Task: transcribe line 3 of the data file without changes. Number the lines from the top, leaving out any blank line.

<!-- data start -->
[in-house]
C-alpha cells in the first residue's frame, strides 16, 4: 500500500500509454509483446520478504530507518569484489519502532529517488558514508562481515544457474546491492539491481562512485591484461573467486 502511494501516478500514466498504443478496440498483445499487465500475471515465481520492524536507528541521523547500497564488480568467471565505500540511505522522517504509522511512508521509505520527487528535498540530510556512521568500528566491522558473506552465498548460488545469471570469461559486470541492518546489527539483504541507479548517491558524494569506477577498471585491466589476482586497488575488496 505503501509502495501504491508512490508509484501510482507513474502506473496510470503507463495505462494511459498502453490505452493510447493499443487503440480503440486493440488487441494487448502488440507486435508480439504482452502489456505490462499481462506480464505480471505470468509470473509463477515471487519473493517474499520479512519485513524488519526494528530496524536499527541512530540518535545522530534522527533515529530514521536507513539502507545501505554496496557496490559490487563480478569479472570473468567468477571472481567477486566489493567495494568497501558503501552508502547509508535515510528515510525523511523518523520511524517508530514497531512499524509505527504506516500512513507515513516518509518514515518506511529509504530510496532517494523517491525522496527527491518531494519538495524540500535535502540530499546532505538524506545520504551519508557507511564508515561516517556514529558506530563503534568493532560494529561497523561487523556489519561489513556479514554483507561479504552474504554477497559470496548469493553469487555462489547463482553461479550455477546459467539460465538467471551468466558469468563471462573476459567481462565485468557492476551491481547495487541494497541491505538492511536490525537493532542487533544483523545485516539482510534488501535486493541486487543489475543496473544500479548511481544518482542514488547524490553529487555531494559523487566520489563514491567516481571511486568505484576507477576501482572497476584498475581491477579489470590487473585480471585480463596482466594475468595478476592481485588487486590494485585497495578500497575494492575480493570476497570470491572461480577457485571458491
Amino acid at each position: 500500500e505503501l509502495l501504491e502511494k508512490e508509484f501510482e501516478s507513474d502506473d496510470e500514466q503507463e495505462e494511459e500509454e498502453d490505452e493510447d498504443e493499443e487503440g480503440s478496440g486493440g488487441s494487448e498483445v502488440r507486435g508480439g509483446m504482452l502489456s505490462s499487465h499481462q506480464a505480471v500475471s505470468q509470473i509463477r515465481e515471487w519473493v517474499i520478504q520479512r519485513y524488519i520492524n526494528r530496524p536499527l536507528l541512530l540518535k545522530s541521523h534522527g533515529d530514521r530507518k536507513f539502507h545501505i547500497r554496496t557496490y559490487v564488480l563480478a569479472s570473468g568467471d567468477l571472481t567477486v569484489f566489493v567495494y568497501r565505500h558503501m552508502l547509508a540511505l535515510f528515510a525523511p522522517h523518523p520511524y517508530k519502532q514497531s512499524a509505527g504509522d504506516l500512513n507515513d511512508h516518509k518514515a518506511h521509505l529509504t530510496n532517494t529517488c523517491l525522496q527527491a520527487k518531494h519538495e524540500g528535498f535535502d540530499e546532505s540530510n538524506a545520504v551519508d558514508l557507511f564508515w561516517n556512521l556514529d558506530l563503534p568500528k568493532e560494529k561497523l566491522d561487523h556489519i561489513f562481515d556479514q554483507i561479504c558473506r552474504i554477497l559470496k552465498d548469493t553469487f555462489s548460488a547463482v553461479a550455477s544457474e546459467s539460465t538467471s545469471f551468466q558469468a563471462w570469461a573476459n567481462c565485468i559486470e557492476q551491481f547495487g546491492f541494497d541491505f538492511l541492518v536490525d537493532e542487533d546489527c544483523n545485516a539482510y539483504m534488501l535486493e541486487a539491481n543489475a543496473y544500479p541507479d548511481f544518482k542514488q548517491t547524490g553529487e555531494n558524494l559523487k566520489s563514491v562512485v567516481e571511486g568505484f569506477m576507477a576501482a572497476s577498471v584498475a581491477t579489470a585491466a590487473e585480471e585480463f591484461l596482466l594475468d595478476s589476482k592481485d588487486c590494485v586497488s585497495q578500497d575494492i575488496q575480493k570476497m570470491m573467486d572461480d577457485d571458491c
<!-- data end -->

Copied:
Amino acid at each position: 500500500e505503501l509502495l501504491e502511494k508512490e508509484f501510482e501516478s507513474d502506473d496510470e500514466q503507463e495505462e494511459e500509454e498502453d490505452e493510447d498504443e493499443e487503440g480503440s478496440g486493440g488487441s494487448e498483445v502488440r507486435g508480439g509483446m504482452l502489456s505490462s499487465h499481462q506480464a505480471v500475471s505470468q509470473i509463477r515465481e515471487w519473493v517474499i520478504q520479512r519485513y524488519i520492524n526494528r530496524p536499527l536507528l541512530l540518535k545522530s541521523h534522527g533515529d530514521r530507518k536507513f539502507h545501505i547500497r554496496t557496490y559490487v564488480l563480478a569479472s570473468g568467471d567468477l571472481t567477486v569484489f566489493v567495494y568497501r565505500h558503501m552508502l547509508a540511505l535515510f528515510a525523511p522522517h523518523p520511524y517508530k519502532q514497531s512499524a509505527g504509522d504506516l500512513n507515513d511512508h516518509k518514515a518506511h521509505l529509504t530510496n532517494t529517488c523517491l525522496q527527491a520527487k518531494h519538495e524540500g528535498f535535502d540530499e546532505s540530510n538524506a545520504v551519508d558514508l557507511f564508515w561516517n556512521l556514529d558506530l563503534p568500528k568493532e560494529k561497523l566491522d561487523h556489519i561489513f562481515d556479514q554483507i561479504c558473506r552474504i554477497l559470496k552465498d548469493t553469487f555462489s548460488a547463482v553461479a550455477s544457474e546459467s539460465t538467471s545469471f551468466q558469468a563471462w570469461a573476459n567481462c565485468i559486470e557492476q551491481f547495487g546491492f541494497d541491505f538492511l541492518v536490525d537493532e542487533d546489527c544483523n545485516a539482510y539483504m534488501l535486493e541486487a539491481n543489475a543496473y544500479p541507479d548511481f544518482k542514488q548517491t547524490g553529487e555531494n558524494l559523487k566520489s563514491v562512485v567516481e571511486g568505484f569506477m576507477a576501482a572497476s577498471v584498475a581491477t579489470a585491466a590487473e585480471e585480463f591484461l596482466l594475468d595478476s589476482k592481485d588487486c590494485v586497488s585497495q578500497d575494492i575488496q575480493k570476497m570470491m573467486d572461480d577457485d571458491c